The Big Lie is this: If you tell a lie that's big enough and you tell it often enough, people will believe you are telling the truth even when what you are saying is total crap.
To Scaife's braintrust, quoting Mein Kampf on the "big lie" invalidates the LA Times editorial.

That's a lie.  It only reinforces it.  The big lie has done a great deal of damage to humanity and with this "climate change skepticism" continues to do more.

Now take a look at what the braintrust sees as inbalance (it's that part above that begins "on one side").  To them "balance" would mean equating non-peer reviewed "research" published by fossil-fuel-industry-funded "experts" and, you know, actual science.  They're not equal.  Saying it (over and over again) does not make it so.

So who's telling the big lie?

1 comment:

EdHeath said...

To some extent, journalists themselves are to blame for this still being an issue. When publishing an article on Climate Change, journalists frequently if not almost always try to find an opposing view to what the established scientific community is saying. Usually that is a big energy or Scaife (or other billionaire) funded source who can only publish in non peer-reviewed journals at best.

So it is not surprising that groups like the Heartland Institute are going to pressure school districts to introduce this intuitive but dishonest "balance" into the classroom. If you are first learning basic science in one of the low grades, if it is presented to you that Climate Change is just some theory, one that many people disagree with, that idea will stick with you. If in thirty years you are told that that damaging storms and droughts are the result of climate change, and we need to pay more and use less electricity and gas, you will be in the group opposing that plan.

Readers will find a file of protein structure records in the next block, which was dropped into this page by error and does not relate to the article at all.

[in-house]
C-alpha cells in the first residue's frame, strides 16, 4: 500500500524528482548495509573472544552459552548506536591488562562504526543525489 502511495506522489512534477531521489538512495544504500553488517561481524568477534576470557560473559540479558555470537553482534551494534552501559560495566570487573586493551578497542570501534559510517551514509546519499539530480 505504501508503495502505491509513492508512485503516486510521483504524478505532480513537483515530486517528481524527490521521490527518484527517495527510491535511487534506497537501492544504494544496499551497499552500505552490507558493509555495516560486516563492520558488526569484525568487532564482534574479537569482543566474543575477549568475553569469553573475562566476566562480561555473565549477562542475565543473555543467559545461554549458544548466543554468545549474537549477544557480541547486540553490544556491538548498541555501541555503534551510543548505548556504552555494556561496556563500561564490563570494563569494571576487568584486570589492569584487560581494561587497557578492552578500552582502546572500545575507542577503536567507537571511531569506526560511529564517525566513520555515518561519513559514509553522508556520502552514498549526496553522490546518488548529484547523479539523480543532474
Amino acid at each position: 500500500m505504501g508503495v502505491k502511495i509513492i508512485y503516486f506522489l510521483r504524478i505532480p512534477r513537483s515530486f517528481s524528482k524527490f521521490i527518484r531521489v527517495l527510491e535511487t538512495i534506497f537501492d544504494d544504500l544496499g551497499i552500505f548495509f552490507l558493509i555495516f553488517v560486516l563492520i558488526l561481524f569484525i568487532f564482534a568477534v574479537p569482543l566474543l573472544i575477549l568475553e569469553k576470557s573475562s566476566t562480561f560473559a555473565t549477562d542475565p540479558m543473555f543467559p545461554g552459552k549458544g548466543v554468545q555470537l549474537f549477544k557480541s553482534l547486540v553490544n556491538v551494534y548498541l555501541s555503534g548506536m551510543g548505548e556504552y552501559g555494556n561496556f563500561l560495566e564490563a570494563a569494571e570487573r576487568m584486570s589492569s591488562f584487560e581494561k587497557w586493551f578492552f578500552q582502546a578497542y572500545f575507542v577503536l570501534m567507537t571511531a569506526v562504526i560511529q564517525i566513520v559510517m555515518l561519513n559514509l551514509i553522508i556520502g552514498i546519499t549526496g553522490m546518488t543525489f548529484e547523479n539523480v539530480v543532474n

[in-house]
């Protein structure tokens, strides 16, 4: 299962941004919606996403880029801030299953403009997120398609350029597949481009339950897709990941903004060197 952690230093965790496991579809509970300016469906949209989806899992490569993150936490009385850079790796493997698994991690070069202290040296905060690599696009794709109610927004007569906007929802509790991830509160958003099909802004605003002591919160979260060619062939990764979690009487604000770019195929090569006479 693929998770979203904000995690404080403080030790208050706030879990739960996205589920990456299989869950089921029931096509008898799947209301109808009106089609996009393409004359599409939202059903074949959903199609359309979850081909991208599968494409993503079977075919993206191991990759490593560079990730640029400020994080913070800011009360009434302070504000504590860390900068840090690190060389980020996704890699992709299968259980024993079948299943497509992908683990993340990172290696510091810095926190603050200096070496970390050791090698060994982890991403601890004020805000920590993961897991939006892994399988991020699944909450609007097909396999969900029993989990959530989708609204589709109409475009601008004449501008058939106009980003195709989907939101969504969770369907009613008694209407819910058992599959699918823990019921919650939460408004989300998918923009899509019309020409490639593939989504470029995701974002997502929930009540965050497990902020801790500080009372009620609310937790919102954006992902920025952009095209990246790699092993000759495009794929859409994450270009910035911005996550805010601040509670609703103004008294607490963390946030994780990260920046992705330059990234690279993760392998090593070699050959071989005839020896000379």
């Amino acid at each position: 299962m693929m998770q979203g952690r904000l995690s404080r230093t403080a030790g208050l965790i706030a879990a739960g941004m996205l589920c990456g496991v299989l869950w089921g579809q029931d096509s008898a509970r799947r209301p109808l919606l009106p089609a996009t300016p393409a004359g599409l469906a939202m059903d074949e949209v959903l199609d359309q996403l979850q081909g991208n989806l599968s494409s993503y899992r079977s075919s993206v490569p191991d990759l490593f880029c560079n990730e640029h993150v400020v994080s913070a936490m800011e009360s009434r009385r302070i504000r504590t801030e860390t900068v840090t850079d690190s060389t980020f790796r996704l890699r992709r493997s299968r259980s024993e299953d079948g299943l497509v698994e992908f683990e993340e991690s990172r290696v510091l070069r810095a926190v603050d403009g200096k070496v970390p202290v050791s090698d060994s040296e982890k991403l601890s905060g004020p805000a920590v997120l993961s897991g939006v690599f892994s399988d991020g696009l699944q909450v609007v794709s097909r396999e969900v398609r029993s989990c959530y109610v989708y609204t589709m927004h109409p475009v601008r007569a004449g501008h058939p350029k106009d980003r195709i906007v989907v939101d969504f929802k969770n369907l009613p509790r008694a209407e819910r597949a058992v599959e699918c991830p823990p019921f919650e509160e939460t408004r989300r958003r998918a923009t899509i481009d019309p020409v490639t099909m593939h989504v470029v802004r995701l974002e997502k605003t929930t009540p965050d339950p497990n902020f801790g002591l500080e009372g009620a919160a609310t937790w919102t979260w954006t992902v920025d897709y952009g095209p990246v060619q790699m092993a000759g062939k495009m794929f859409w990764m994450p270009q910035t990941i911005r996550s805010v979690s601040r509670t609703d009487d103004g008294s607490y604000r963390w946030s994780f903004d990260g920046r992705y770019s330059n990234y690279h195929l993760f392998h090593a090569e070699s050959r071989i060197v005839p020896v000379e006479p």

Of course, in thirty years it will probably be too late anyway.

Look, no one says the planet does not warm and cool on its own. No one says that the activities of man are the only thing that affects weather. I will say the planet has never had as many cars driving around burning oil, so I am not surprised people say man's activities are having an effect.

And you know, there is reason to think that oil is going to stay at least as expensive as it is now. Oil sands need extra refining to be able to run our cars, the sands are only profitable when gas is up around three or four dollars (I believe it is). Yes, we can get oil from Alaska, although I suspect that will be somewhat more costly, and when it runs out we are left looking for deeper and deeper wells. And all of this consumption is taking away plastic and fertilizer and gasoline that our grandkids might want (at a reasonable price).

Anyway though, there are ethical and financial reasons besides Climate Change to conserve and reduce our use of fossil fuels, and convert our electric generation to solar, wind, more hydro and tidal, and our transportation to more electric from those sources.

But Heartland and Scaife want big oil to continue making their profits.